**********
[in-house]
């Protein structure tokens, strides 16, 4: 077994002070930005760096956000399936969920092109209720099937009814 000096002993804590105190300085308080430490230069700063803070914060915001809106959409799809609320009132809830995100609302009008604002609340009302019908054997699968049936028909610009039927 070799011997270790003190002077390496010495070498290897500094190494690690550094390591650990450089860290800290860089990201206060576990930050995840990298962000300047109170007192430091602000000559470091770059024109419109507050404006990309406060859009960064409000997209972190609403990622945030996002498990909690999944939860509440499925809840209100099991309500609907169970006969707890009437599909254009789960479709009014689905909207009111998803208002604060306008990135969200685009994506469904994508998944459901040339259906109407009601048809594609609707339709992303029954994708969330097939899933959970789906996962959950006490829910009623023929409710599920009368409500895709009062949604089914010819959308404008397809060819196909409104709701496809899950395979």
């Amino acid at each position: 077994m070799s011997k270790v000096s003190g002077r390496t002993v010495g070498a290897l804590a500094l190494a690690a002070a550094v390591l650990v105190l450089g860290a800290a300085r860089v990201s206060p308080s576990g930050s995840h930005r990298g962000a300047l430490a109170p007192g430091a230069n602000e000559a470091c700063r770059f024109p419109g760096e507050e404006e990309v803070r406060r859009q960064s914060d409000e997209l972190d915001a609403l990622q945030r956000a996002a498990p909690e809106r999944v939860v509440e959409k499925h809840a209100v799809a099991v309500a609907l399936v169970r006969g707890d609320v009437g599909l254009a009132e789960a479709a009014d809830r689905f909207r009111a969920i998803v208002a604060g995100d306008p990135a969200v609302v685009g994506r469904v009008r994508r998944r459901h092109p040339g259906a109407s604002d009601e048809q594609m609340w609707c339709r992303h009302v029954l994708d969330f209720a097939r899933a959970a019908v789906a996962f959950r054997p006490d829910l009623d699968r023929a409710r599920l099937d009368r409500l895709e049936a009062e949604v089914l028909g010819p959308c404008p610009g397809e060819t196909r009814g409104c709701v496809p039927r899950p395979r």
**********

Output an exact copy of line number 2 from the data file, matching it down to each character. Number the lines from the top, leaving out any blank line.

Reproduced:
């Protein structure tokens, strides 16, 4: 077994002070930005760096956000399936969920092109209720099937009814 000096002993804590105190300085308080430490230069700063803070914060915001809106959409799809609320009132809830995100609302009008604002609340009302019908054997699968049936028909610009039927 070799011997270790003190002077390496010495070498290897500094190494690690550094390591650990450089860290800290860089990201206060576990930050995840990298962000300047109170007192430091602000000559470091770059024109419109507050404006990309406060859009960064409000997209972190609403990622945030996002498990909690999944939860509440499925809840209100099991309500609907169970006969707890009437599909254009789960479709009014689905909207009111998803208002604060306008990135969200685009994506469904994508998944459901040339259906109407009601048809594609609707339709992303029954994708969330097939899933959970789906996962959950006490829910009623023929409710599920009368409500895709009062949604089914010819959308404008397809060819196909409104709701496809899950395979």